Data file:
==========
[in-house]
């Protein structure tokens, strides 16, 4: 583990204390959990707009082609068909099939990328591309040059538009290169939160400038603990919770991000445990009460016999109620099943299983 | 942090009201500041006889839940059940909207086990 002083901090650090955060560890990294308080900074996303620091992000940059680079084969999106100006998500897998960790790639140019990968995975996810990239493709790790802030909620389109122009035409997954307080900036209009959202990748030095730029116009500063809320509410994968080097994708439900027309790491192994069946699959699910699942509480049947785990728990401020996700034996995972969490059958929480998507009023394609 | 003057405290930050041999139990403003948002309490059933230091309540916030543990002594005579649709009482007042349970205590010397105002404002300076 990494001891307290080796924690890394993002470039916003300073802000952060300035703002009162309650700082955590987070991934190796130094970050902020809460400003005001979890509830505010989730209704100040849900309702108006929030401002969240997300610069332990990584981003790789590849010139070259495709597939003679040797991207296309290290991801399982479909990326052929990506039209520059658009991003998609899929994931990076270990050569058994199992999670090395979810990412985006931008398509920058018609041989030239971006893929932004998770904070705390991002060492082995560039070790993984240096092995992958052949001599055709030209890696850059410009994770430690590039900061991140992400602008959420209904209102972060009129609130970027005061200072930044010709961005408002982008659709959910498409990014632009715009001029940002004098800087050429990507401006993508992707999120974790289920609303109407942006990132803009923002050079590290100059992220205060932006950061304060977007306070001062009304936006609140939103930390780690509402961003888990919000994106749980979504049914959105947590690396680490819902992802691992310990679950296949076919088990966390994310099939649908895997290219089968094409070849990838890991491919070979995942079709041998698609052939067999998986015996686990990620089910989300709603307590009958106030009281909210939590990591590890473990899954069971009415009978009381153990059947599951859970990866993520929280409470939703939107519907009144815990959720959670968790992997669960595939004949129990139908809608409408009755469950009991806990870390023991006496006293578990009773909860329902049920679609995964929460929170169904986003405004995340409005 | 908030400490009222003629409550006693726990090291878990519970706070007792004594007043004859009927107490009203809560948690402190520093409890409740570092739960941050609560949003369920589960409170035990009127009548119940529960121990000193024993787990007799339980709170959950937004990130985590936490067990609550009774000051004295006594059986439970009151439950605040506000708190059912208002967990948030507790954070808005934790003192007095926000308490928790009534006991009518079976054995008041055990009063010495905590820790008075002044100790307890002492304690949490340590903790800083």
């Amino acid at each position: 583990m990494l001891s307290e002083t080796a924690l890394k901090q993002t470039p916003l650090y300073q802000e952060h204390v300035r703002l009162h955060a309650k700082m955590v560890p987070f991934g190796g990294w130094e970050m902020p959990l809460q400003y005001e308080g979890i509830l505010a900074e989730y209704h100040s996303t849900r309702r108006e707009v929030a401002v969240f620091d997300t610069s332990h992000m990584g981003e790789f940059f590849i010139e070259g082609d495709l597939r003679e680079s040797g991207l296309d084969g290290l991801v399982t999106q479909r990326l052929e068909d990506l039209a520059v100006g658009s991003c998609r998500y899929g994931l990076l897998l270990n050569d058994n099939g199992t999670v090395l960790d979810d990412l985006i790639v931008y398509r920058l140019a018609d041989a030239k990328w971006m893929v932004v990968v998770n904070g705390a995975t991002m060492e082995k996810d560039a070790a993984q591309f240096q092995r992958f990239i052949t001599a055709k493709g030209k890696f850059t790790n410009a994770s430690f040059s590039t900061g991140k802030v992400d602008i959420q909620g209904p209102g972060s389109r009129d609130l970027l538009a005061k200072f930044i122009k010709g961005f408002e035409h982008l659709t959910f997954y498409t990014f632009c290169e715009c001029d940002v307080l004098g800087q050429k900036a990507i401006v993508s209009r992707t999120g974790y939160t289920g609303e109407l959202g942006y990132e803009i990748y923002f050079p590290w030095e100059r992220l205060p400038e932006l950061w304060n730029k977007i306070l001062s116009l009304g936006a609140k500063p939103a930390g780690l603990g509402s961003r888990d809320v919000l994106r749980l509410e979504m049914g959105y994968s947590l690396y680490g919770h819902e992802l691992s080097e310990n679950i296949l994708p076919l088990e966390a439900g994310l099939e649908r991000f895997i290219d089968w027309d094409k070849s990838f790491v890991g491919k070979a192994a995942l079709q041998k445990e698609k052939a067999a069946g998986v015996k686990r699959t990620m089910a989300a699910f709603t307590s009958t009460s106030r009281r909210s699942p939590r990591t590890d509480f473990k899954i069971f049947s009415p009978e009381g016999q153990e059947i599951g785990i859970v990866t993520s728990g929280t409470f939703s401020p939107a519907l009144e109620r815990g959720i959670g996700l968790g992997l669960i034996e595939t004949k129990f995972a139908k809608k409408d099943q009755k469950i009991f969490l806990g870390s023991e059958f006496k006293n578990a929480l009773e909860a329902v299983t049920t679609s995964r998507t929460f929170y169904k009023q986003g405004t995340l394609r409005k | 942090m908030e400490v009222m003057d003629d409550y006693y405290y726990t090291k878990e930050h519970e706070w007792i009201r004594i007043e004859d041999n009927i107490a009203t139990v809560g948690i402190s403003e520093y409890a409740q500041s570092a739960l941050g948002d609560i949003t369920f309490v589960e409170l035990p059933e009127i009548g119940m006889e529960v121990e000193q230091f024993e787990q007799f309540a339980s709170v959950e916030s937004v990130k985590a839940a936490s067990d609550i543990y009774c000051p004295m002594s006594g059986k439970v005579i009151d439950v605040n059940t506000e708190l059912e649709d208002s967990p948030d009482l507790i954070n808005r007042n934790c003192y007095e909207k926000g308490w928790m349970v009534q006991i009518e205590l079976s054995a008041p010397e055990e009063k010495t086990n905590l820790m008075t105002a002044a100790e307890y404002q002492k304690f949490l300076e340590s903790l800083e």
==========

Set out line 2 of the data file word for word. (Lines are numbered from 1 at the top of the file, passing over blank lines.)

């Protein structure tokens, strides 16, 4: 583990204390959990707009082609068909099939990328591309040059538009290169939160400038603990919770991000445990009460016999109620099943299983 | 942090009201500041006889839940059940909207086990 002083901090650090955060560890990294308080900074996303620091992000940059680079084969999106100006998500897998960790790639140019990968995975996810990239493709790790802030909620389109122009035409997954307080900036209009959202990748030095730029116009500063809320509410994968080097994708439900027309790491192994069946699959699910699942509480049947785990728990401020996700034996995972969490059958929480998507009023394609 | 003057405290930050041999139990403003948002309490059933230091309540916030543990002594005579649709009482007042349970205590010397105002404002300076 990494001891307290080796924690890394993002470039916003300073802000952060300035703002009162309650700082955590987070991934190796130094970050902020809460400003005001979890509830505010989730209704100040849900309702108006929030401002969240997300610069332990990584981003790789590849010139070259495709597939003679040797991207296309290290991801399982479909990326052929990506039209520059658009991003998609899929994931990076270990050569058994199992999670090395979810990412985006931008398509920058018609041989030239971006893929932004998770904070705390991002060492082995560039070790993984240096092995992958052949001599055709030209890696850059410009994770430690590039900061991140992400602008959420209904209102972060009129609130970027005061200072930044010709961005408002982008659709959910498409990014632009715009001029940002004098800087050429990507401006993508992707999120974790289920609303109407942006990132803009923002050079590290100059992220205060932006950061304060977007306070001062009304936006609140939103930390780690509402961003888990919000994106749980979504049914959105947590690396680490819902992802691992310990679950296949076919088990966390994310099939649908895997290219089968094409070849990838890991491919070979995942079709041998698609052939067999998986015996686990990620089910989300709603307590009958106030009281909210939590990591590890473990899954069971009415009978009381153990059947599951859970990866993520929280409470939703939107519907009144815990959720959670968790992997669960595939004949129990139908809608409408009755469950009991806990870390023991006496006293578990009773909860329902049920679609995964929460929170169904986003405004995340409005 | 908030400490009222003629409550006693726990090291878990519970706070007792004594007043004859009927107490009203809560948690402190520093409890409740570092739960941050609560949003369920589960409170035990009127009548119940529960121990000193024993787990007799339980709170959950937004990130985590936490067990609550009774000051004295006594059986439970009151439950605040506000708190059912208002967990948030507790954070808005934790003192007095926000308490928790009534006991009518079976054995008041055990009063010495905590820790008075002044100790307890002492304690949490340590903790800083």